'Quadruple funds to attract poor'

十一月 30, 2001

The government must pay universities more to recruit and retain poor students if it is to reach its 50 per cent participation target by 2010, according to a new report, writes Alan Thomson.

The report, A New Era in Student Demand - an Independent View by financial services company KPMG, says that the target set two years ago will be achieved only if cash is pumped into widening participation schemes aimed at the poorest people.

It says that cost is preventing universities from recruiting and retaining more students from poor backgrounds. New universities suffer more than pre-1992 institutions because they have more poor students. Poor students cost more to recruit and tend to need more academic and pastoral support.

The report recommends increasing the current 5 per cent premium, paid to institutions for each student they recruit from a poor postcode area, to 20 per cent.

The KPMG report says: "Accommodating students who come to higher education via non-traditional educational routes can require a higher level of investment in order for them to benefit from higher education, such as higher staff-to-student ratios."

The report says that cash for widening participation must form part of universities' core funding and not be treated as a marginal cost.

The prospect of student debt is a major deterrent for poor people, according to the report. It says the government review of student support could help overcome this problem. The results of the review are due next year but will not take effect until 2003 at the earliest.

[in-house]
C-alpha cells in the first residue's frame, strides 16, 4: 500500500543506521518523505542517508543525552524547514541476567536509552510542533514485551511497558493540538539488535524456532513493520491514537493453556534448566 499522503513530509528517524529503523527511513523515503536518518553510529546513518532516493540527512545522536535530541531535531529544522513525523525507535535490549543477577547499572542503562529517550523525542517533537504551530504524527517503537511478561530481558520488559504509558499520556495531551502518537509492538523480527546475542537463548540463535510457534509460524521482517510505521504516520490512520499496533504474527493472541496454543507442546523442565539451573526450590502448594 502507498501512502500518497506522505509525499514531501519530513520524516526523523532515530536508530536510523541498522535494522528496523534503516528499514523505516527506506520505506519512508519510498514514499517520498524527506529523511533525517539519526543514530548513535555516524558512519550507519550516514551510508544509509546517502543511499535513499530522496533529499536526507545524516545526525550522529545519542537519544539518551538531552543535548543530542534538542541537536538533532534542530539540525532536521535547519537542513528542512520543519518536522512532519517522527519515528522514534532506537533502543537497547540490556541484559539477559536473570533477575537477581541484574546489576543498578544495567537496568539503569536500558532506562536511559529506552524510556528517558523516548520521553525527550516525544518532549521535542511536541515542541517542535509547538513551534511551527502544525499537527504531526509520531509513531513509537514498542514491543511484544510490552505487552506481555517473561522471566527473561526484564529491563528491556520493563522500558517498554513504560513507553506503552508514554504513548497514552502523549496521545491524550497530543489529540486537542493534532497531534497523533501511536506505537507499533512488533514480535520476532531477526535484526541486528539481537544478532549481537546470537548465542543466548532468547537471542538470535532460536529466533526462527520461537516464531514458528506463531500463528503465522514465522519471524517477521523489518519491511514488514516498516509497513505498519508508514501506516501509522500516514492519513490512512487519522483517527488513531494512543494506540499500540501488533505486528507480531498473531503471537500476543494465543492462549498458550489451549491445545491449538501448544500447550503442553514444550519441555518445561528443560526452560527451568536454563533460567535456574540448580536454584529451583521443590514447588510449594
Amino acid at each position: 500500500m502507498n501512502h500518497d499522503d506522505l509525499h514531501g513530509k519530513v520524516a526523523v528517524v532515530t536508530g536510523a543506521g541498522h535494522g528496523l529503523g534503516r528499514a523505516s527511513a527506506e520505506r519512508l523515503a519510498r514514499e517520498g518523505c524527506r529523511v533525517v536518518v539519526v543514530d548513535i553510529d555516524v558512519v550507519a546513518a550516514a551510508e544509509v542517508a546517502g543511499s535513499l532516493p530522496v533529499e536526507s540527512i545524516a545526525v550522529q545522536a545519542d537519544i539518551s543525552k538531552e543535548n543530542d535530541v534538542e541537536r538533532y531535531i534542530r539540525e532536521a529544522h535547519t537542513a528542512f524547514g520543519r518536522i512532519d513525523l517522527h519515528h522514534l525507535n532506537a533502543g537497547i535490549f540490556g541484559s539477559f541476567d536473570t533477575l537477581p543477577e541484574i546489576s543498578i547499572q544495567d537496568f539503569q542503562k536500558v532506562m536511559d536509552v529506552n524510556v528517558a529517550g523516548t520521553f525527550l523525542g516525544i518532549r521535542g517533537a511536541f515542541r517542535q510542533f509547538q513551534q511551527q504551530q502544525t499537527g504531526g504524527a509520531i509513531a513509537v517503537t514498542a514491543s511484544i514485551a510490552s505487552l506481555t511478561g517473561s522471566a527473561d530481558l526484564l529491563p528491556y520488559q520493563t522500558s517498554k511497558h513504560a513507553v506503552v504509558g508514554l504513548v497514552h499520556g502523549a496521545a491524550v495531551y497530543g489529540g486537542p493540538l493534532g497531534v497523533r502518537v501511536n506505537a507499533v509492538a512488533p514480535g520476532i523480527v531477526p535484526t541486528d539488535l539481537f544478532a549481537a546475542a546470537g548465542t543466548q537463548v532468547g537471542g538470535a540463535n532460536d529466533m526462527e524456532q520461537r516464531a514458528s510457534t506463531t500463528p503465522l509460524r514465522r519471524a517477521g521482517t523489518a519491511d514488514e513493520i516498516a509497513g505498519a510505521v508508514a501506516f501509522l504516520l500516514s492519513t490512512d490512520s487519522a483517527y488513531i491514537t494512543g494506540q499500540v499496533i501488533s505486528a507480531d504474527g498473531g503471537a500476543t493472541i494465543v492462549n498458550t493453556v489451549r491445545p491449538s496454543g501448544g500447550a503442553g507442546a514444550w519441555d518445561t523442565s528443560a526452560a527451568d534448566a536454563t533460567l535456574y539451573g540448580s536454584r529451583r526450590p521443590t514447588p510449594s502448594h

Making it easier for people to study at institutions near their homes and enabling people to combine their studies with paid work or other responsibilities, like childcare, also need to be addressed, the KPMG report says.

It lists barriers to access in four main areas: awareness and aspiration raising; information, guidance and advice; collaboration and involvement of further education colleges and schools; and student financial support.

* Fear of debt and financial hardship are the main reasons able state-school pupils from poor backgrounds do not apply to university, according to a survey of teachers carried out by the National Foundation for Educational Research.

It shows that four out of five of the 766 state-school teachers who responded said their pupils were worried about the cost of going on to higher education.

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